Dillon added, “The reason that we have multiple strands of work that we do is because we’re trying to change the care sector but also the lives of immigrant women and women of color. We have to have layers of strategies that are interconnected to make major wins for their lives.”

Kvochak explained that situations varied for domestic workers when the lockdowns started and as the pandemic continued. During the initial lockdowns, some home care workers continued to work because their clients were vulnerable and depended upon them. But they had to try to figure out how to shoulder the additional burden. For example, some employers asked care givers to take private transportation, which put pressure on already tight household budgets.  Many workers had their own kids out of school, which meant they needed to secure child care.

NDWA members working on a mural in Atlanta. (Photo courtesy NDWA)

“Nannies and housekeepers saw their incomes evaporate overnight as we were asked to limit exposure to people outside of the home,” Kvochak said. “We saw people talking about food and housing insecurity. This could have been predicted but now the value of care and the precarity of care work came into sharp relief into ways that they hadn’t been thought about before. All of a sudden, everyone had care issues and were thinking about the ramifications of what that meant. We asked ourselves, ‘how do we help our workforce navigate the immediate crisis but also use the moment to accelerate the conversation around expanding the safety net to protect all workers.’”

A weekly Spanish-language survey was conducted, each one drawing a sample of domestic workers from NDWA’s digital network of over 230,000 workers, allowing NDWA to track the changing needs of workers throughout the pandemic and providing complementary economic data for workers who are often underrepresented in more formal indicators. These internal surveys showed that more than 70% of domestic workers experienced a significant loss of income in the early months of the pandemic.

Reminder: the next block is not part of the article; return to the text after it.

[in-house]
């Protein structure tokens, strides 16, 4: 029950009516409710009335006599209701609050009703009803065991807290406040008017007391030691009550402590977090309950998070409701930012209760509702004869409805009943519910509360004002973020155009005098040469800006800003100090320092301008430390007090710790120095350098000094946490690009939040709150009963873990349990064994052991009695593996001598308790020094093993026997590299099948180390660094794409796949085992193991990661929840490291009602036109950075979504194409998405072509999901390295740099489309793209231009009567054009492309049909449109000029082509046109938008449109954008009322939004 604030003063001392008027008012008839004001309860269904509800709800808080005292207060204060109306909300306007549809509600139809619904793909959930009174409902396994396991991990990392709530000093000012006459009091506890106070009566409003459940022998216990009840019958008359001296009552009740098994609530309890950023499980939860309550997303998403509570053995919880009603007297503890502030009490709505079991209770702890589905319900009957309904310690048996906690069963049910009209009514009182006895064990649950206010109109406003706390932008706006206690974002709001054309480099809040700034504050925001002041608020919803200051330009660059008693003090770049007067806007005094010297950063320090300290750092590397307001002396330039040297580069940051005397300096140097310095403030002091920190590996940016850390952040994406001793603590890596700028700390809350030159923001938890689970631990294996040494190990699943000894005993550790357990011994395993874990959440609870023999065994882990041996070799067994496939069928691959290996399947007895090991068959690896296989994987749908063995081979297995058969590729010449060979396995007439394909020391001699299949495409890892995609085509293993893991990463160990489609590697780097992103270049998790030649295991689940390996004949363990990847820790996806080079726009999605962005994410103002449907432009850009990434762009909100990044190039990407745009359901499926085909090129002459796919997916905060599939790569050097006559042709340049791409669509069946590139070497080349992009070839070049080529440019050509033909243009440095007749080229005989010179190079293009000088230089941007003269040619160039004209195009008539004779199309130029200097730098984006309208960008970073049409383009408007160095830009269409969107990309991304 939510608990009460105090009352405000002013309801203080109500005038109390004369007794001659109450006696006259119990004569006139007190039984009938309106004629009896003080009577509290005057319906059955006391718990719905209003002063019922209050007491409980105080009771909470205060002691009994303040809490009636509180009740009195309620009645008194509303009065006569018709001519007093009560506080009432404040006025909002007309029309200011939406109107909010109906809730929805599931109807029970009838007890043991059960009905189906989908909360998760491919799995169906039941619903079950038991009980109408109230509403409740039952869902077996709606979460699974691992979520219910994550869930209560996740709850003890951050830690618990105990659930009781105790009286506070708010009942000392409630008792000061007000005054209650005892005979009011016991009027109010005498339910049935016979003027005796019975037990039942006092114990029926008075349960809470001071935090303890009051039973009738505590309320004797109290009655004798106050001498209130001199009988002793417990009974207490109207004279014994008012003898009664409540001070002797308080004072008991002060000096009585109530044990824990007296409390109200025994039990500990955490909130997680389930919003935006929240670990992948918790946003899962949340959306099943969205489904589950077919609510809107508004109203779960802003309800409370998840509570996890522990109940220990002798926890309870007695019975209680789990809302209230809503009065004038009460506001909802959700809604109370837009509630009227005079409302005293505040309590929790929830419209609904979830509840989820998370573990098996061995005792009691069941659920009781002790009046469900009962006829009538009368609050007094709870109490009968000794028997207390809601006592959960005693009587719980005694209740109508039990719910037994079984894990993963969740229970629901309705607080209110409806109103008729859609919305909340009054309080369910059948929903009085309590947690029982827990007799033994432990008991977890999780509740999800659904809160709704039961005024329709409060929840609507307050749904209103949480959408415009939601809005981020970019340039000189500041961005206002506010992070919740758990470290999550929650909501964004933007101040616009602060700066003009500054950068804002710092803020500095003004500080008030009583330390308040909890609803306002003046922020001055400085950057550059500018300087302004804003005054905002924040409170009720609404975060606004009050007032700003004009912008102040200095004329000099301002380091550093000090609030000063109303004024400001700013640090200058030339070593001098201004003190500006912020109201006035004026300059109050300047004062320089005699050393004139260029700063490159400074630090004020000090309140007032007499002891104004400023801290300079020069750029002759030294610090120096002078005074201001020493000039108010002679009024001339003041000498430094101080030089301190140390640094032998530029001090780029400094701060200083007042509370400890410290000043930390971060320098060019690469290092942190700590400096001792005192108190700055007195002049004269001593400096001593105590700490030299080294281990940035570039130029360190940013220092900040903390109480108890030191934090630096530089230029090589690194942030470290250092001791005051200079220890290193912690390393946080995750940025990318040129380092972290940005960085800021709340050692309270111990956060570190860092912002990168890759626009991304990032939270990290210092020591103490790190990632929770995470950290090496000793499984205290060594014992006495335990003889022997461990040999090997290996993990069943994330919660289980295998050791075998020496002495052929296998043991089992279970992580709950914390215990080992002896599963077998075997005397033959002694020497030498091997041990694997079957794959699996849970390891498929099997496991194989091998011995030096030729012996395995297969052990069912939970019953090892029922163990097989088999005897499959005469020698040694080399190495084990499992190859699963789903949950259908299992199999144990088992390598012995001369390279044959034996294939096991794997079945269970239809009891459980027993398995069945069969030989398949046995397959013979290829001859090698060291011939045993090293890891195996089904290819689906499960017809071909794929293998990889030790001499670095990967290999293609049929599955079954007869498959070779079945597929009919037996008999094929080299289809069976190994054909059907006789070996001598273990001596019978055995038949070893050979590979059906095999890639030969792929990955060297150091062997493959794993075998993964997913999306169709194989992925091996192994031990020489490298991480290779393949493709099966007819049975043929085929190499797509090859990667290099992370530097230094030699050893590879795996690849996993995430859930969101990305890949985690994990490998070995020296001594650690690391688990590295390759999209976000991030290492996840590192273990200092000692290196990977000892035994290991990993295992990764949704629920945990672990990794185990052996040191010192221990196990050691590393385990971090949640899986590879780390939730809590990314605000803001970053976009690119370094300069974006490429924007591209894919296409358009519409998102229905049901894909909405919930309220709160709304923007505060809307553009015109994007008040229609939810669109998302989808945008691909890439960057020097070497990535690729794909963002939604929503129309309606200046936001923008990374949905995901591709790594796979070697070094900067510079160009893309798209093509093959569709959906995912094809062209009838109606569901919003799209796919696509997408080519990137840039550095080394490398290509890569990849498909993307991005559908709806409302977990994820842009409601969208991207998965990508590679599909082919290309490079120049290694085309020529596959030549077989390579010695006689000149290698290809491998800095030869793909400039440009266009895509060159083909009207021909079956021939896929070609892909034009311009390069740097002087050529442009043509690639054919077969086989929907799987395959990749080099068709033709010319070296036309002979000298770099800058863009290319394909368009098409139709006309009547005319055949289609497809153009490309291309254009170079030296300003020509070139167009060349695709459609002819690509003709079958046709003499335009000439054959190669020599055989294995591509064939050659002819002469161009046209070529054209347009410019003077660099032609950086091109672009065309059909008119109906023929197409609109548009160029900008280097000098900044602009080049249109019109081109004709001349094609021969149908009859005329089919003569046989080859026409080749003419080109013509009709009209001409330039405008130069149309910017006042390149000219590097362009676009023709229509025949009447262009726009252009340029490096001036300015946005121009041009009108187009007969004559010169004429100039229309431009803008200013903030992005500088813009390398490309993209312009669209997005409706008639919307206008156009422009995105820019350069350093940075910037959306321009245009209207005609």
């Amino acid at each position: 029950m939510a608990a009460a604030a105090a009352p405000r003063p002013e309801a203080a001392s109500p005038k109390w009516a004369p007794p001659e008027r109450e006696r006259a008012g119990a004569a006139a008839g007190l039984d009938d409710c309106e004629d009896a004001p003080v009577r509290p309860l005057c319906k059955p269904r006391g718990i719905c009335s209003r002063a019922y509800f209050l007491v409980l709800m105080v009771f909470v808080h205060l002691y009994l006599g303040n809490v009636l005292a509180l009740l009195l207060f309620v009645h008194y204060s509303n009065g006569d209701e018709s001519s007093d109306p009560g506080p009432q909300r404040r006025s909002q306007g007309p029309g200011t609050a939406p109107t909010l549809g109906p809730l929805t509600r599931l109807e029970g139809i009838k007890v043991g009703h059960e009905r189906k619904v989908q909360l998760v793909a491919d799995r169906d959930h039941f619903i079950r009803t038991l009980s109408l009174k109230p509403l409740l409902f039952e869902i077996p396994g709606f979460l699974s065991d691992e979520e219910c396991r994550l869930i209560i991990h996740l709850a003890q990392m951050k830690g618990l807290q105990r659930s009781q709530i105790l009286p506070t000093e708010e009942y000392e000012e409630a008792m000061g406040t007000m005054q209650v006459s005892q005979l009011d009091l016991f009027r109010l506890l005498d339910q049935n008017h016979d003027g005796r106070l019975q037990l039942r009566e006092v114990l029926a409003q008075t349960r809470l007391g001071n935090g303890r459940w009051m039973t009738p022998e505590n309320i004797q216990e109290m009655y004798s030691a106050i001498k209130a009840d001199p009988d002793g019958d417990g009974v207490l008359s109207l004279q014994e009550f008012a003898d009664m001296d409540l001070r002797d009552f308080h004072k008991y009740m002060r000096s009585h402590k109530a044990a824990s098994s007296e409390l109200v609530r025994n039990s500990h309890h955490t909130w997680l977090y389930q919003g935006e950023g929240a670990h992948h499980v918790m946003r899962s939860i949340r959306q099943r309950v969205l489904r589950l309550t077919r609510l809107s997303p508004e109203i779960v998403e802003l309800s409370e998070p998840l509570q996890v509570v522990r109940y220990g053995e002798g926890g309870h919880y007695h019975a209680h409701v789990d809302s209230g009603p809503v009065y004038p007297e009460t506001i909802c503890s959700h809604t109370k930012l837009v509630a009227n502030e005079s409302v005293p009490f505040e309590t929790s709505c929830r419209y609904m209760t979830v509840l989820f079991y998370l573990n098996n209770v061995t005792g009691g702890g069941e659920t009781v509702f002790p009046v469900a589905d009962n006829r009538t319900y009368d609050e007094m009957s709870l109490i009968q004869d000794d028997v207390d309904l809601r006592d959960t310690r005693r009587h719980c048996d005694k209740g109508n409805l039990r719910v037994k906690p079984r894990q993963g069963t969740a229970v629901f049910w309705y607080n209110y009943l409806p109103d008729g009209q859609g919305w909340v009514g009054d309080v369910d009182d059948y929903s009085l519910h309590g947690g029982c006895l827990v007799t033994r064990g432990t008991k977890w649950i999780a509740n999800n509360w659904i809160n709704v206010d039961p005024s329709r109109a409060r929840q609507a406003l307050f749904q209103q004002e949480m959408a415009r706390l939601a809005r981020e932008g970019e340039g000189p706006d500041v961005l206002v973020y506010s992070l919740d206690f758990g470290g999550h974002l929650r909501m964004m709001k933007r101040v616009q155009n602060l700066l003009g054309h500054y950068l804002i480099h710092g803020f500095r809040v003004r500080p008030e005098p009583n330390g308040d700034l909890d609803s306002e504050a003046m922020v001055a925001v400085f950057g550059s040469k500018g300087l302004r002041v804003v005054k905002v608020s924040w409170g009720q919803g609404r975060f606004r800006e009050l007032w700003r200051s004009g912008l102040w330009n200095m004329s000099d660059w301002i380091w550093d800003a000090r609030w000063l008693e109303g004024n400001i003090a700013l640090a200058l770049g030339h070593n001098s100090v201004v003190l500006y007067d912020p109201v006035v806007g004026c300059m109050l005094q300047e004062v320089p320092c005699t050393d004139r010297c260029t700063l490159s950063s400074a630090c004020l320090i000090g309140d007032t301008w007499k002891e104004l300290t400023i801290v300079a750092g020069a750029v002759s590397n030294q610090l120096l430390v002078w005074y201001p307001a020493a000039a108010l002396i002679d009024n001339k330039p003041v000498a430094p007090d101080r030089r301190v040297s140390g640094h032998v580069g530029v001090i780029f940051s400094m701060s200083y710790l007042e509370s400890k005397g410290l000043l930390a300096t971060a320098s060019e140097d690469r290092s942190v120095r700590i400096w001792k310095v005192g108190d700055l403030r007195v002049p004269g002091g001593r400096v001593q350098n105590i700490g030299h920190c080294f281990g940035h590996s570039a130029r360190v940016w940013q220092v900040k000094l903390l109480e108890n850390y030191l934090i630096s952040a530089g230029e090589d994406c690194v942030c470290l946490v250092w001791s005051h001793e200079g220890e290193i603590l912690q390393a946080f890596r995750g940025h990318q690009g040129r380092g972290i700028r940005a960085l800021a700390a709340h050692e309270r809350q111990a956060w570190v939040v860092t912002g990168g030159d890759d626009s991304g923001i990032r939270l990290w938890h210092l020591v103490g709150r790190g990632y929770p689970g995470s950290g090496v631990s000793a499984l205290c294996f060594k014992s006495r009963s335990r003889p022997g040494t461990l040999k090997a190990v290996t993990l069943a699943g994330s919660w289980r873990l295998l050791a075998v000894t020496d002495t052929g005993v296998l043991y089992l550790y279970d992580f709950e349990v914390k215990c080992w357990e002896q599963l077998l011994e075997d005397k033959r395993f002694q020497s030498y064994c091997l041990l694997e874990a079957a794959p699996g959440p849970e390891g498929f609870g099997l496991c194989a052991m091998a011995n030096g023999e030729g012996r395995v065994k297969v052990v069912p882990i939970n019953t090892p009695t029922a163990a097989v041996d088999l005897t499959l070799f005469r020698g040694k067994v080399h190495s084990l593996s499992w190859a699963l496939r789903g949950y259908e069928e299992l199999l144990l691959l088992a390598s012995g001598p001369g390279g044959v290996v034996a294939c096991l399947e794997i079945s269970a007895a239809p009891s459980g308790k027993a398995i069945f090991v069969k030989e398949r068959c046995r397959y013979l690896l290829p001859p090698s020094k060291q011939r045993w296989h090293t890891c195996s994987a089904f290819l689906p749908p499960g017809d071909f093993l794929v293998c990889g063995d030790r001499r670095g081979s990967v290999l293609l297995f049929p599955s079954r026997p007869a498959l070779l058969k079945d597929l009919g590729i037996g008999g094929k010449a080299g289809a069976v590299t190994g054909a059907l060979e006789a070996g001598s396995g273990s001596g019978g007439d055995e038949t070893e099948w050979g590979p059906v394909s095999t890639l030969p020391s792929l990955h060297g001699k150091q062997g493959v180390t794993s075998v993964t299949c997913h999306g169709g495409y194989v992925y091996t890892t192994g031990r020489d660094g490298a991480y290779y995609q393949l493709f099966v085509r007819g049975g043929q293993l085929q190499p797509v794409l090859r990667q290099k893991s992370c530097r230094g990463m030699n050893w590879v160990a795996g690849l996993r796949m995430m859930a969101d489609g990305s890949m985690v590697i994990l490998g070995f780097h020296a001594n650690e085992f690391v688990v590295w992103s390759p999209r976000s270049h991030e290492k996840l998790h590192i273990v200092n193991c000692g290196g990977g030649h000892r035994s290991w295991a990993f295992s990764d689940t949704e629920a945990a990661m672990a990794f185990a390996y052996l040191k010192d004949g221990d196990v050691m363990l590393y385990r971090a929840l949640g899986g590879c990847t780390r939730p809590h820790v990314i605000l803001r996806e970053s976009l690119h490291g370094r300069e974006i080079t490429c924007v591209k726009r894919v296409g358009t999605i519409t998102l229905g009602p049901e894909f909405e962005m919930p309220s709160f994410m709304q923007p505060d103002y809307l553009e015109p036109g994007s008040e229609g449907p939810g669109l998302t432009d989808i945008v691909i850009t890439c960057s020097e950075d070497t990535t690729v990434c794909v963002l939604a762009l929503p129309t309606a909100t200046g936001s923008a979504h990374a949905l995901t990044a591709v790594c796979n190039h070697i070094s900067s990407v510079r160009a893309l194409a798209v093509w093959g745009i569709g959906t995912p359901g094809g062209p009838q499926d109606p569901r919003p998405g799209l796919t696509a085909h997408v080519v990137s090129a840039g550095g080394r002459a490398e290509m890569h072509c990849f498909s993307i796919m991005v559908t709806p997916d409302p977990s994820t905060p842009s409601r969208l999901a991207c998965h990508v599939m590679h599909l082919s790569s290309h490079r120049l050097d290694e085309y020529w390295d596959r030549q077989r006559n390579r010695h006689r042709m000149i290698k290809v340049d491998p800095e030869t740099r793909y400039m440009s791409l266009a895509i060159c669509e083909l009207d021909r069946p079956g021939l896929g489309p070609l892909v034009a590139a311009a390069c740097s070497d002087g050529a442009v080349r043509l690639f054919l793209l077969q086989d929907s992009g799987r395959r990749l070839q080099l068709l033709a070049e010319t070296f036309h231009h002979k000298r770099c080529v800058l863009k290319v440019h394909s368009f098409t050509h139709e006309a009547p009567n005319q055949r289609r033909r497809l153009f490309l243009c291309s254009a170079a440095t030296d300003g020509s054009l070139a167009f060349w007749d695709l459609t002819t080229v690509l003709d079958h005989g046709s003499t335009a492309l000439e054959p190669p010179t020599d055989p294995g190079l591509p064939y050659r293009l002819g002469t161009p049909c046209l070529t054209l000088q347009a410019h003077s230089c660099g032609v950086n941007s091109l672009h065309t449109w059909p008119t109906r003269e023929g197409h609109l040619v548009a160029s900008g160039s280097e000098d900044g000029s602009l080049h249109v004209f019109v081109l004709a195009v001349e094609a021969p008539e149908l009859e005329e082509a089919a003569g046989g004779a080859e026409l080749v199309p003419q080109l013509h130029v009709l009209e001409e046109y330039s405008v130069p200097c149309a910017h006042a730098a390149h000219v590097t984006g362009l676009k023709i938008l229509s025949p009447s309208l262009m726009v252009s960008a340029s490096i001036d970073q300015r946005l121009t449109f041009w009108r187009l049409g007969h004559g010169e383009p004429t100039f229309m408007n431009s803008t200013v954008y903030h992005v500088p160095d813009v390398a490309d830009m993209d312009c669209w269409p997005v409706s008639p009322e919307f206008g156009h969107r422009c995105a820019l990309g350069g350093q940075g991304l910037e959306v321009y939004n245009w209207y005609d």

Kvochak noted that CDP’s grant, which NDWA received in the early stages of the pandemic, helped them leverage different strategies and respond in real time. For example, the grant helped fund an intense communications and narrative campaign to get domestic workers’ stories front and center in the news media. They also used the funding to distribute PPE to keep their workforce safe. They created resources such as COVID-19-ready training for home care workers to keep themselves and their clients as safe as possible. And it helped support the extra support staffing needed to distribute over $30 million raised for cash assistance to impacted workers, which NDWA did through Alia, its existing benefits platform, designed specifically for the needs of the domestic workforce.

The policy work CDP funded was also critical.

“Response is usually charitable, but it doesn’t look at the needs further along or the inequities that created the conditions,” said Dillon.

“We wanted to explore how do we create something different – not just address the short-term piece. CDP’s funding allowed us to fund immediate needs and long-term policy advocacy.”